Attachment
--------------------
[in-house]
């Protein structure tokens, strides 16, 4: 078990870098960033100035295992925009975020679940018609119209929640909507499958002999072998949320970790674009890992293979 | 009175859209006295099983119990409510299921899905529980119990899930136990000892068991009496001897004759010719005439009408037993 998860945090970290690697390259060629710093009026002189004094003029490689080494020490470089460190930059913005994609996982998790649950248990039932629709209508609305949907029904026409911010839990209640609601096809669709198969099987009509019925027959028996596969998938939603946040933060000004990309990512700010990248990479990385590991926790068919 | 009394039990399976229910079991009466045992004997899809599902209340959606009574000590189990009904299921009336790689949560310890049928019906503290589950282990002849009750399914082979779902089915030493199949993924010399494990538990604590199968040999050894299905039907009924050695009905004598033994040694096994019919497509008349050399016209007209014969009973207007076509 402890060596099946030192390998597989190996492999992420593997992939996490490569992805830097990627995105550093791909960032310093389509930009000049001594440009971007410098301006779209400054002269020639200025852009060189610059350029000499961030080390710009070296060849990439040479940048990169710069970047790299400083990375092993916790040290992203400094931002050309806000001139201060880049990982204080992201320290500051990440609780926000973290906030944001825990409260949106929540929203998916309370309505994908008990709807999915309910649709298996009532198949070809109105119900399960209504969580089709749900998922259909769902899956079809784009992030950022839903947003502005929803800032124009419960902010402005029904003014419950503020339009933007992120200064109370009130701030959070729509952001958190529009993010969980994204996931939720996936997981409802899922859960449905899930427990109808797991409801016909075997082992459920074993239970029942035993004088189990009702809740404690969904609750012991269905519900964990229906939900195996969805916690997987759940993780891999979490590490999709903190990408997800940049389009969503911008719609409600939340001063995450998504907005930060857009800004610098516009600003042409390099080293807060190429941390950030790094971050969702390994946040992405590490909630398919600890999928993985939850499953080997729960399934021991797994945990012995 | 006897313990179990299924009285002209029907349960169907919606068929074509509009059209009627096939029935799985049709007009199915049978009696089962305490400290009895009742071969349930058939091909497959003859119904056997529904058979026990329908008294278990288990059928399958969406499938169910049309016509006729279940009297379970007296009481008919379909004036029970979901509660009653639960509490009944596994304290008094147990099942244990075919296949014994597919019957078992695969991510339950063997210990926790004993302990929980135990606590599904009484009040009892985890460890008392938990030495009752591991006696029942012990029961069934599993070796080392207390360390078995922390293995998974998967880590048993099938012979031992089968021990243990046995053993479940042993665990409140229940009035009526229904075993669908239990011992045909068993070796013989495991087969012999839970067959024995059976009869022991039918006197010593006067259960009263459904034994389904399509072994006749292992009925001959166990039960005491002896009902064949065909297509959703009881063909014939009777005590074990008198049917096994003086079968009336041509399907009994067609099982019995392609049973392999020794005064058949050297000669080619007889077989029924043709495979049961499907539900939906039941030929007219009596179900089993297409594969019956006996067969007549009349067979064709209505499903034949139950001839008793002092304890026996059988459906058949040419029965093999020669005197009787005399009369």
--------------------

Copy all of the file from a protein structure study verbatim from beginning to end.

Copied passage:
[in-house]
């Protein structure tokens, strides 16, 4: 078990870098960033100035295992925009975020679940018609119209929640909507499958002999072998949320970790674009890992293979 | 009175859209006295099983119990409510299921899905529980119990899930136990000892068991009496001897004759010719005439009408037993 998860945090970290690697390259060629710093009026002189004094003029490689080494020490470089460190930059913005994609996982998790649950248990039932629709209508609305949907029904026409911010839990209640609601096809669709198969099987009509019925027959028996596969998938939603946040933060000004990309990512700010990248990479990385590991926790068919 | 009394039990399976229910079991009466045992004997899809599902209340959606009574000590189990009904299921009336790689949560310890049928019906503290589950282990002849009750399914082979779902089915030493199949993924010399494990538990604590199968040999050894299905039907009924050695009905004598033994040694096994019919497509008349050399016209007209014969009973207007076509 402890060596099946030192390998597989190996492999992420593997992939996490490569992805830097990627995105550093791909960032310093389509930009000049001594440009971007410098301006779209400054002269020639200025852009060189610059350029000499961030080390710009070296060849990439040479940048990169710069970047790299400083990375092993916790040290992203400094931002050309806000001139201060880049990982204080992201320290500051990440609780926000973290906030944001825990409260949106929540929203998916309370309505994908008990709807999915309910649709298996009532198949070809109105119900399960209504969580089709749900998922259909769902899956079809784009992030950022839903947003502005929803800032124009419960902010402005029904003014419950503020339009933007992120200064109370009130701030959070729509952001958190529009993010969980994204996931939720996936997981409802899922859960449905899930427990109808797991409801016909075997082992459920074993239970029942035993004088189990009702809740404690969904609750012991269905519900964990229906939900195996969805916690997987759940993780891999979490590490999709903190990408997800940049389009969503911008719609409600939340001063995450998504907005930060857009800004610098516009600003042409390099080293807060190429941390950030790094971050969702390994946040992405590490909630398919600890999928993985939850499953080997729960399934021991797994945990012995 | 006897313990179990299924009285002209029907349960169907919606068929074509509009059209009627096939029935799985049709007009199915049978009696089962305490400290009895009742071969349930058939091909497959003859119904056997529904058979026990329908008294278990288990059928399958969406499938169910049309016509006729279940009297379970007296009481008919379909004036029970979901509660009653639960509490009944596994304290008094147990099942244990075919296949014994597919019957078992695969991510339950063997210990926790004993302990929980135990606590599904009484009040009892985890460890008392938990030495009752591991006696029942012990029961069934599993070796080392207390360390078995922390293995998974998967880590048993099938012979031992089968021990243990046995053993479940042993665990409140229940009035009526229904075993669908239990011992045909068993070796013989495991087969012999839970067959024995059976009869022991039918006197010593006067259960009263459904034994389904399509072994006749292992009925001959166990039960005491002896009902064949065909297509959703009881063909014939009777005590074990008198049917096994003086079968009336041509399907009994067609099982019995392609049973392999020794005064058949050297000669080619007889077989029924043709495979049961499907539900939906039941030929007219009596179900089993297409594969019956006996067969007549009349067979064709209505499903034949139950001839008793002092304890026996059988459906058949040419029965093999020669005197009787005399009369």